Sunday, August 5, 2012

What is a Photograph? at NOMA


Clarence John Laughlin's Elegy for the Old South

So just what is a photograph, anyway? Once as rare as they are now everywhere, photographs were first made with metals in near- alchemical processes that gave us delicate little images like the mysterious Daguerreotypes that made ordinary folks look as silvery and luminous as specters. But here every form of photography is represented thanks to prescient former NOMA director John Bullard, who began building the museum's major collection just as  it was finally becoming accepted as an art form several decades ago.

Digital code blowup of earliest known photograph, below left.

In a sense, photography parallels the history of modernism itself with its emphasis on science and the prosaic surfaces of everyday life, so it is fitting that the first known photograph, a view of some French rooftops by Nicéphore Niépce, suggests an abstract painting. Here a copy of Niépce's photo is accompanied by a large blowup printout of its digital code, the cybernetic DNA that would be used to reproduce it as an image on a smart phone or computer screen, symbolically encompassing the entire history of this most protean of media from past to present. The oldest photographs on view include Anna Atkins's gorgeous 1850 cyanotype Ceylon, a ghostly print of Asian fern fronds, and an 1855 mourning bracelet elaborately woven from human hair with a built in Daguerreotype of a child. Arnold Genthe's atmospheric 1923 French Quarter courtyard, bottom, looks more ancient than it is, a ghostly sepia time capsule on paper, even as Berenice Abbott's 1932 New York City at Night--a jazzy panorama of brightly lit skyscrapers like a cluster of glowing crystals--evokes the romance of modernism's past. But Clarence Laughlin's Elegy for the Old South (No. 2) plantation house photomontage uses surrealist collage techniques to capture the dreamy convoluted madness of Faulkner country, top, and what this show really illustrates is that, more than mere objects, photographs are both mental and physical icons, mechanical elaborations of memory, personal or societal, frozen in time. ~Bookhardt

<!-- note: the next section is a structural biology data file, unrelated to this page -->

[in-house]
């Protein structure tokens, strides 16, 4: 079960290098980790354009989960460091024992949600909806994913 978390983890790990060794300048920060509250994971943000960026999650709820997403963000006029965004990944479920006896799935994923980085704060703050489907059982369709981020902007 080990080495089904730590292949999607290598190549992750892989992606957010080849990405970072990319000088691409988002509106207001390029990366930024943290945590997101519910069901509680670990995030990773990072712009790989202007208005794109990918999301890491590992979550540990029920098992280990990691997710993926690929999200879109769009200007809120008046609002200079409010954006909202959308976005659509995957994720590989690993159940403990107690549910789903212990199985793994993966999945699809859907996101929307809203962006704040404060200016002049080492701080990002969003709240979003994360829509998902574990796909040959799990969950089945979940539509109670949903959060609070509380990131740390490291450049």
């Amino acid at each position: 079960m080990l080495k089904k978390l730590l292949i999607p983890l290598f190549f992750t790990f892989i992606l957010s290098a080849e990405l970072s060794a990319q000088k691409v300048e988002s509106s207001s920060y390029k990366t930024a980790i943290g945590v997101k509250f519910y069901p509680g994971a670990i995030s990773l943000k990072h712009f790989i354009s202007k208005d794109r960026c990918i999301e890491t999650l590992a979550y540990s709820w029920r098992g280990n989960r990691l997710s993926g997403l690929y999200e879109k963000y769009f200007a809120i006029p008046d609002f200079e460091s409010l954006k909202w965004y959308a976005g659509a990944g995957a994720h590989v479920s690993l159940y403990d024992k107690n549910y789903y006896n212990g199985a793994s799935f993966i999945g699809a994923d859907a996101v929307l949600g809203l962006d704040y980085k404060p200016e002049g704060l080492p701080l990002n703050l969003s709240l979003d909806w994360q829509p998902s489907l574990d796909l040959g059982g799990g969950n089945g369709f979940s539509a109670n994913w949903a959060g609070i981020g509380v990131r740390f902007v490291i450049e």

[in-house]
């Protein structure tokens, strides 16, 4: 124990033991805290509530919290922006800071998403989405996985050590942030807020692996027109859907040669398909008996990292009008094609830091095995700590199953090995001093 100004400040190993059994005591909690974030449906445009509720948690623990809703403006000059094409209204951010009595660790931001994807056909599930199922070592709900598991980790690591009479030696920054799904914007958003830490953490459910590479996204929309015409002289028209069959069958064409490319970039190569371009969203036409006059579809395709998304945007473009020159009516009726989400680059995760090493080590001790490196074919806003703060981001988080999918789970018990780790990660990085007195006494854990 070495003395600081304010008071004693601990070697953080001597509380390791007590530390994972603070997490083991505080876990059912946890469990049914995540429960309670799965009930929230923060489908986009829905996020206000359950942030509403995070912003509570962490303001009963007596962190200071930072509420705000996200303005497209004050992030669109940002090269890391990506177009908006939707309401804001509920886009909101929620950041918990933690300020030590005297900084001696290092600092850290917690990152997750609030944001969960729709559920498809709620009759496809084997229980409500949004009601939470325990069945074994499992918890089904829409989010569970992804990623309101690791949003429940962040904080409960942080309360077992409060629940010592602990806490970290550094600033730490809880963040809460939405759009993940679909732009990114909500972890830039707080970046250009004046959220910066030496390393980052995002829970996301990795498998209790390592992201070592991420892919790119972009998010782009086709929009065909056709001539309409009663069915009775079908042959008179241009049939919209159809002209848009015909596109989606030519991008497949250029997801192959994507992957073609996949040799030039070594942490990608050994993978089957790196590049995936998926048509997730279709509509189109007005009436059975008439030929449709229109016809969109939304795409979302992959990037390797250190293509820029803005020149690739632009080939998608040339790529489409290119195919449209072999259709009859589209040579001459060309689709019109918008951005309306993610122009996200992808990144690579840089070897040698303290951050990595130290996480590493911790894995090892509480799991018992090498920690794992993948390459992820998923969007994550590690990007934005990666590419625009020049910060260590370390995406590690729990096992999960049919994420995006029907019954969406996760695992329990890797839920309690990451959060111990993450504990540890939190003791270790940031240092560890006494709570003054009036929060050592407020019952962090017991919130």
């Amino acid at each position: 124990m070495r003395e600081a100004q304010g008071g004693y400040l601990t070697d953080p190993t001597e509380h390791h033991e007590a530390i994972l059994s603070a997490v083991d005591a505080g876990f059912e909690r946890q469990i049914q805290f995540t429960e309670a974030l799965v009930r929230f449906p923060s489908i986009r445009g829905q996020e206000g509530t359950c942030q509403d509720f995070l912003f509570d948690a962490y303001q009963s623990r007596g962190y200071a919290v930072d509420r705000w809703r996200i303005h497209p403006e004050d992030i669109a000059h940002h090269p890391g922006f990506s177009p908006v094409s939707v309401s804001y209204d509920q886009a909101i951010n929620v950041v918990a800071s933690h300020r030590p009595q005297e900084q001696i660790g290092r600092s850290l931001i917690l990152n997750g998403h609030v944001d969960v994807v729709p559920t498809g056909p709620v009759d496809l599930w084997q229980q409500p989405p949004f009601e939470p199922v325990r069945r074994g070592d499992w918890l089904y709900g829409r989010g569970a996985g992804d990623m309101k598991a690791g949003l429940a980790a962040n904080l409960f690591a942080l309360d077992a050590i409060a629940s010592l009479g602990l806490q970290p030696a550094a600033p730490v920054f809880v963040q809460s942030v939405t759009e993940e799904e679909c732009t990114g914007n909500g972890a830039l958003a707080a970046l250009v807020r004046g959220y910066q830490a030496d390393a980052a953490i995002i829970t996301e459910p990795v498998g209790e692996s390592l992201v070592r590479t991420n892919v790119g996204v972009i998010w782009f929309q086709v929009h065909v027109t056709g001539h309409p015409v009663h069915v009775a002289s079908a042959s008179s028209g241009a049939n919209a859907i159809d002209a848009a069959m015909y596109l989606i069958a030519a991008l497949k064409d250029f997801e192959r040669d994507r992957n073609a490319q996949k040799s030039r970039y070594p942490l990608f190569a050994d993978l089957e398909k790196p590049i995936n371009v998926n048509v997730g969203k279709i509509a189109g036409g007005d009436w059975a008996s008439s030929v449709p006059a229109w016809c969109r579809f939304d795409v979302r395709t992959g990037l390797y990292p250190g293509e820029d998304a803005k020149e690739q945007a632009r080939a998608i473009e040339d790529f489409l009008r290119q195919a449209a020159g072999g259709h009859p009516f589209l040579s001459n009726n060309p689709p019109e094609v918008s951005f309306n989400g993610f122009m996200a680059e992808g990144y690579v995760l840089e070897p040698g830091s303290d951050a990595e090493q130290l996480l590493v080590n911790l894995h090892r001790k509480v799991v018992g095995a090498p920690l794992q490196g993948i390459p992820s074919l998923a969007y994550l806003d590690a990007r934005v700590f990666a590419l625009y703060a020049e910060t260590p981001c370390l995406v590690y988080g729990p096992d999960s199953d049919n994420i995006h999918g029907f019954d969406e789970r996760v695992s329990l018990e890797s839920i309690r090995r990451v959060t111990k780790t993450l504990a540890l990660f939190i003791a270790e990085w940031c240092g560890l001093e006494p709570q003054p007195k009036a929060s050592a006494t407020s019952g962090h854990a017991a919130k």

What is a Photograph?: Exhibition Explores the Definition of Photography, Through August 19, New Orleans Museum of Art
City Park, 658-4100